It turns out, though, that Wheen was wrong about oscillococcinum. A manufacturer of homeopathic pills, Boiron, is currently making legal threats against an Italian blogger who dared to make fun of oscillococcinum. This piece of lawfare got a mention on quite a few web sites, including a couple I follow, with links to some articles about oscillococcinum. Wheen was right about the absurd levels of dilution, but interestingly wrong about the allegedly active ingredient of oscillococcinum. Wheen thinks it's duck's liver. In fact, it's a bit more complicated than that:
In the 1919 flu epidemic a physician who did not understand that artifacts on the slide, probably bubbles, move randomly due to Brownian motion. Looking at the tissues of flu patients with a microscope, he found what he thought was not only the cause of influenza, but the cause of all diseases: small cocci (round balls) that oscillated under the microscope. He found these wiggling bubbles in all the tissues of all the ill people he examined and thought he discovered the true cause of all disease. Sigh. Yet another cause of all illness. He is the only person, before or since, to see these oscillating cocci. Hence the name.From Science-Based Medicine. Apparently, the researcher who "discovered" these oscillating cocci thought he'd seen a lot of them in duck livers. So homeopaths mashed up duck liver because they thought it contained flu-causing cocci, presumably on the homeopathic principle that "like cures like." Only it was a mistake. There is, literally, no such thing as oscillococcinum. The term "daft" no longer seems adequate.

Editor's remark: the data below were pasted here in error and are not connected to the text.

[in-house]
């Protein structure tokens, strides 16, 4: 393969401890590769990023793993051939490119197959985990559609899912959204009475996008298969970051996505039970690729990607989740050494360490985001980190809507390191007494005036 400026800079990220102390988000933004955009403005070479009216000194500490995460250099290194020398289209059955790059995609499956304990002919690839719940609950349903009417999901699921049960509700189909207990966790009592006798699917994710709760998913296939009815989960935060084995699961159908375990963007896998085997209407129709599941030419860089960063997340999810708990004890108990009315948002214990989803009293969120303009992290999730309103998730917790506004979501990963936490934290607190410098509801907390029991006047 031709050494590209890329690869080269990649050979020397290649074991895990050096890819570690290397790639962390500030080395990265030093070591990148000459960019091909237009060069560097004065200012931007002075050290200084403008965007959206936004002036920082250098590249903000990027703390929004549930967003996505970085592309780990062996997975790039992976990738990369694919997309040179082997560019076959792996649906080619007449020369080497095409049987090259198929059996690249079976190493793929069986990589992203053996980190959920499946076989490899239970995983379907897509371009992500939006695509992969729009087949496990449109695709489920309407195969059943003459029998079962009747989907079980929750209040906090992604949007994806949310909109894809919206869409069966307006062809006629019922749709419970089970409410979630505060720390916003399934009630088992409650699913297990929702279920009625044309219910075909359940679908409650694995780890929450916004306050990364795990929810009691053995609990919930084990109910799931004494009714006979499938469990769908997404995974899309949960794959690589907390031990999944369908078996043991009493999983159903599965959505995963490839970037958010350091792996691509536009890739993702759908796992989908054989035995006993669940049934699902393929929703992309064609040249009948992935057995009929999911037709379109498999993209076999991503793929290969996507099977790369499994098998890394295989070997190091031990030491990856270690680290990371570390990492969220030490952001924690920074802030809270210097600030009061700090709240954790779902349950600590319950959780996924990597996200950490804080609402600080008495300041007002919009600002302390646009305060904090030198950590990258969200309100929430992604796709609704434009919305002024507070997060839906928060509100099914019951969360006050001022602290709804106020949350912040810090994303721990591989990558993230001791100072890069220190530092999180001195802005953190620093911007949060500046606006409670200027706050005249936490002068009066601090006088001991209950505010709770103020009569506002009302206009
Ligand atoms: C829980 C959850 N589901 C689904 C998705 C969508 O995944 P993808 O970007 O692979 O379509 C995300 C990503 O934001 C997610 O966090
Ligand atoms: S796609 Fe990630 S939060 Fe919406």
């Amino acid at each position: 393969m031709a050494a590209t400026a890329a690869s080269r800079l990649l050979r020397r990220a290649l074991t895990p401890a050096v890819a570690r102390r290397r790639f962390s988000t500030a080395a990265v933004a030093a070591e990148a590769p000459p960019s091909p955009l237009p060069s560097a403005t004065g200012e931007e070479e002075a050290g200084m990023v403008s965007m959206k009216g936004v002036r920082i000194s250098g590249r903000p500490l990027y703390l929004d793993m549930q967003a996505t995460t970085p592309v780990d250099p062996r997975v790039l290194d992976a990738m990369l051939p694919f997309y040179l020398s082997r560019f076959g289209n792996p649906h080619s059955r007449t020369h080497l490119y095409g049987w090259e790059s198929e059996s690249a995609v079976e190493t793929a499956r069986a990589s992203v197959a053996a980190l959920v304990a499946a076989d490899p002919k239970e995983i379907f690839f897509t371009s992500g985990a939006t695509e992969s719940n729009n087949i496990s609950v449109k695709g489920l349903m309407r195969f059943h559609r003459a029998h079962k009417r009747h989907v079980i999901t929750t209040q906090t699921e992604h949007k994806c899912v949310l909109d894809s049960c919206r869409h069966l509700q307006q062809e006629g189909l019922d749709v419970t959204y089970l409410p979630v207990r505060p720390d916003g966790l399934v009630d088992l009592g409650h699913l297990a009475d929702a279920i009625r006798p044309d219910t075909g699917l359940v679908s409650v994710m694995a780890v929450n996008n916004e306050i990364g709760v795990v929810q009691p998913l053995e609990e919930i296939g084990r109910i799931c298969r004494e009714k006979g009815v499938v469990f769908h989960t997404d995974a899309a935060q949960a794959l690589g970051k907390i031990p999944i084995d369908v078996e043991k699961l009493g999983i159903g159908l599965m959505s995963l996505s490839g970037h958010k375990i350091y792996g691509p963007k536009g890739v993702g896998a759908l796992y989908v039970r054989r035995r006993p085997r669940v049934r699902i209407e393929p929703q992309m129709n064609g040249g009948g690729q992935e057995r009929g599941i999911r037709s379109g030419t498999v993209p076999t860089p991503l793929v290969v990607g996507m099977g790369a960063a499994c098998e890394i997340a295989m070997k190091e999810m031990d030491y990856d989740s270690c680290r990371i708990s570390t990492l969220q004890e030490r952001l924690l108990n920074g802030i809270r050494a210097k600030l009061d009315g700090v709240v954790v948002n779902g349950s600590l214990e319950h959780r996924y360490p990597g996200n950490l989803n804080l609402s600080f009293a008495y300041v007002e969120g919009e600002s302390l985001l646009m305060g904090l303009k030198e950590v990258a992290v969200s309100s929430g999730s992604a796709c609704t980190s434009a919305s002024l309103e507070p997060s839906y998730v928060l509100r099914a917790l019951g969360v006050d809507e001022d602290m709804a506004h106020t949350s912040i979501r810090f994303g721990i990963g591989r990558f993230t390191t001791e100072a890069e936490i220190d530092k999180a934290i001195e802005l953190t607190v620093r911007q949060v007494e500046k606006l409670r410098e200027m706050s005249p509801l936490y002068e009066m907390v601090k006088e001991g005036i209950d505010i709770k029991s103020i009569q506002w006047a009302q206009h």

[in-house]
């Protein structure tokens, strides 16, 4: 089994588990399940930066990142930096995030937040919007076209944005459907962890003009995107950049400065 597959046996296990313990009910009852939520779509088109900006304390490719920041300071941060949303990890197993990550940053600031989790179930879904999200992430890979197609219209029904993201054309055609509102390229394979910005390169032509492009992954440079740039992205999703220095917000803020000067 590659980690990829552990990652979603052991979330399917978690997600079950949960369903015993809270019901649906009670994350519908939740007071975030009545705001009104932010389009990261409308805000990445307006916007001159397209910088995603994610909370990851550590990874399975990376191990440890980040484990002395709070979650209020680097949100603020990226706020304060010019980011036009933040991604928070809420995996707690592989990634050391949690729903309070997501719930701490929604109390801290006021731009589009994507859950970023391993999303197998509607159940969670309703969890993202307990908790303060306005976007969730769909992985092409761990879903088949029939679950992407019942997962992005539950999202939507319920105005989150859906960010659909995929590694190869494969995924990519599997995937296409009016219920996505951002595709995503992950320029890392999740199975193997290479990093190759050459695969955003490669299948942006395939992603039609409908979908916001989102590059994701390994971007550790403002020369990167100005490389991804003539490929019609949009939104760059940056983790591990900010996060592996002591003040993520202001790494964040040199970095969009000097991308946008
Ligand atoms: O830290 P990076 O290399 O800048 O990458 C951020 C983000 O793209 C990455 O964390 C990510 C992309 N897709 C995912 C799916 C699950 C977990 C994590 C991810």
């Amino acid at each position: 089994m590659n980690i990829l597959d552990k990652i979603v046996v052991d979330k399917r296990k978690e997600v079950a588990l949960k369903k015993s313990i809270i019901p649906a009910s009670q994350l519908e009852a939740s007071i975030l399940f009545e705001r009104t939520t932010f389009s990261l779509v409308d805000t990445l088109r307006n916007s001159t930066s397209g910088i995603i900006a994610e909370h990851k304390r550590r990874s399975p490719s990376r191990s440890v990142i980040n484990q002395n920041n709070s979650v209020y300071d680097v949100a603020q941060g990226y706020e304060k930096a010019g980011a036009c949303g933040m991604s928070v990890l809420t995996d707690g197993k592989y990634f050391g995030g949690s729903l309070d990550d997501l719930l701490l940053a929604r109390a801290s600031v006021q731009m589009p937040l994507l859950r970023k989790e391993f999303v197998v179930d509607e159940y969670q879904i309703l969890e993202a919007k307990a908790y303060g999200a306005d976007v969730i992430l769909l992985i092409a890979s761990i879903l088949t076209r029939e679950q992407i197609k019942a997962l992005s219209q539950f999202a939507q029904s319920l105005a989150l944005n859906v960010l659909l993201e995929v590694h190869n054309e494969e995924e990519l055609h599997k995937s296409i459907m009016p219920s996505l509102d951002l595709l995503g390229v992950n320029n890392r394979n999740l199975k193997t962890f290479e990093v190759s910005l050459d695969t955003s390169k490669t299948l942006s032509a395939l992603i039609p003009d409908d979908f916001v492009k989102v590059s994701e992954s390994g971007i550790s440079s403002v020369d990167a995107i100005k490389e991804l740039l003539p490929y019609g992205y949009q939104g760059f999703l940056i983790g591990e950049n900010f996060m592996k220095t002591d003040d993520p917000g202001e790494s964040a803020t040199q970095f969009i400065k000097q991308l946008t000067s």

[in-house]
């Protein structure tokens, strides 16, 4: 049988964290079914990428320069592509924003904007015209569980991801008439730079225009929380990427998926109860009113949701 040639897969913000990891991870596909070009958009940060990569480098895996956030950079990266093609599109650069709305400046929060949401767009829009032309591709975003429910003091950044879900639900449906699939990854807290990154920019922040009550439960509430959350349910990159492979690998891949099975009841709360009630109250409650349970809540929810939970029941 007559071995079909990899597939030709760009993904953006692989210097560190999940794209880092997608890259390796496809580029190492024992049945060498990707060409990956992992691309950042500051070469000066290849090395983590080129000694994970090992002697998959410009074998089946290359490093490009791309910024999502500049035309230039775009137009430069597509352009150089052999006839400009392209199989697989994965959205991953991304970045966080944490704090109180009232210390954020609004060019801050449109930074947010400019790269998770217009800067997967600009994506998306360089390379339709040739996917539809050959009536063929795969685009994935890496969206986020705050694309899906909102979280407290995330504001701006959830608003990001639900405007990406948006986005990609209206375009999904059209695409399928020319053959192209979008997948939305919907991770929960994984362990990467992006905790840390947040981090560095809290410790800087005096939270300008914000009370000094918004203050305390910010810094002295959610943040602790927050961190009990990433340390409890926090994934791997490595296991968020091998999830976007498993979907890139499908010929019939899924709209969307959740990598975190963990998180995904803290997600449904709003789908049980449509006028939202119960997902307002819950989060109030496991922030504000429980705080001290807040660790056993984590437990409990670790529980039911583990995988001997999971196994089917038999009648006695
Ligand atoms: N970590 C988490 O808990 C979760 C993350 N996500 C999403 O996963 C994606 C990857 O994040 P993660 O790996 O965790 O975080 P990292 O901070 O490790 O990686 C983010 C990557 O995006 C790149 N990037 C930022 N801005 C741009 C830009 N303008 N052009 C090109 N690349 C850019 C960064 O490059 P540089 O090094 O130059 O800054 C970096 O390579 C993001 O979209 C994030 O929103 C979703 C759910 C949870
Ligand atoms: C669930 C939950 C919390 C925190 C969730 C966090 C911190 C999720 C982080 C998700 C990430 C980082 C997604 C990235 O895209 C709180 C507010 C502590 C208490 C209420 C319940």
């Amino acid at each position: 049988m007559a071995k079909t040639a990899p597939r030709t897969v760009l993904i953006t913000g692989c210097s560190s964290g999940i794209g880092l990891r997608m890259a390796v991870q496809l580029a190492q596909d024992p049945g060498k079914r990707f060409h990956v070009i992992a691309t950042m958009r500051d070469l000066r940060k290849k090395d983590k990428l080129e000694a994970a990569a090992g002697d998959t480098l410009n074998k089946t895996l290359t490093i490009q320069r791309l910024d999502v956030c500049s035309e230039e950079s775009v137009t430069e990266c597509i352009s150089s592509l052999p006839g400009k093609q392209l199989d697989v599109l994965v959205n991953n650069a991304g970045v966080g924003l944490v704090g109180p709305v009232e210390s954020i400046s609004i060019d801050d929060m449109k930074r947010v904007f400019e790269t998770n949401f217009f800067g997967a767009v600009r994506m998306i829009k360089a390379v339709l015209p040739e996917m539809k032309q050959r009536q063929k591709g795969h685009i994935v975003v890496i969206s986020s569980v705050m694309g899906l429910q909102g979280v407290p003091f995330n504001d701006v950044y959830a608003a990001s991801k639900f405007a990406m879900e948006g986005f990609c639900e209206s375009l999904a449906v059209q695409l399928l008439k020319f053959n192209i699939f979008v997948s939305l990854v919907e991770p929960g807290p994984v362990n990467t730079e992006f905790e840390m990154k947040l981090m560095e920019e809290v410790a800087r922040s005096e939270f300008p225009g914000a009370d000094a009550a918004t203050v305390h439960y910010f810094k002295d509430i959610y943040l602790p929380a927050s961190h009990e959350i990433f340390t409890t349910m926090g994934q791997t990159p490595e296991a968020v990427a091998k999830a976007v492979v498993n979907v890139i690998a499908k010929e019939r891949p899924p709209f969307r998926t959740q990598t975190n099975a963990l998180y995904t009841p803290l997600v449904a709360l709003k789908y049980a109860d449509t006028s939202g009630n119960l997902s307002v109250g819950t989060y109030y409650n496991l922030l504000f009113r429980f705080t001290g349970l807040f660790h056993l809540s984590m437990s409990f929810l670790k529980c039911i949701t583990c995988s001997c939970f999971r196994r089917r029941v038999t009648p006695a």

Right, I think I've got my head round this. To make a best-selling homeopathic flu remedy:
- Take an ingredient that doesn't exist.
- Dilute it to a point where, even if it did exist, it would stop existing
- Add sugar and evaporate the water containing the non-existent trace of the non-existent ingredient to make a sugar pill.*
- Flog sugar pills at whatever price the market will bear.
*These are just the most outrageous stages of the process. As Guy Chapman points out in his detailed dissection of "the canonical quack remedy", 'Oscillococcinum exhibits fractal wrongness. However you zoom in on its errors, you just find more errors just as big.' Massive kudos for the phrase "fractal wrongness."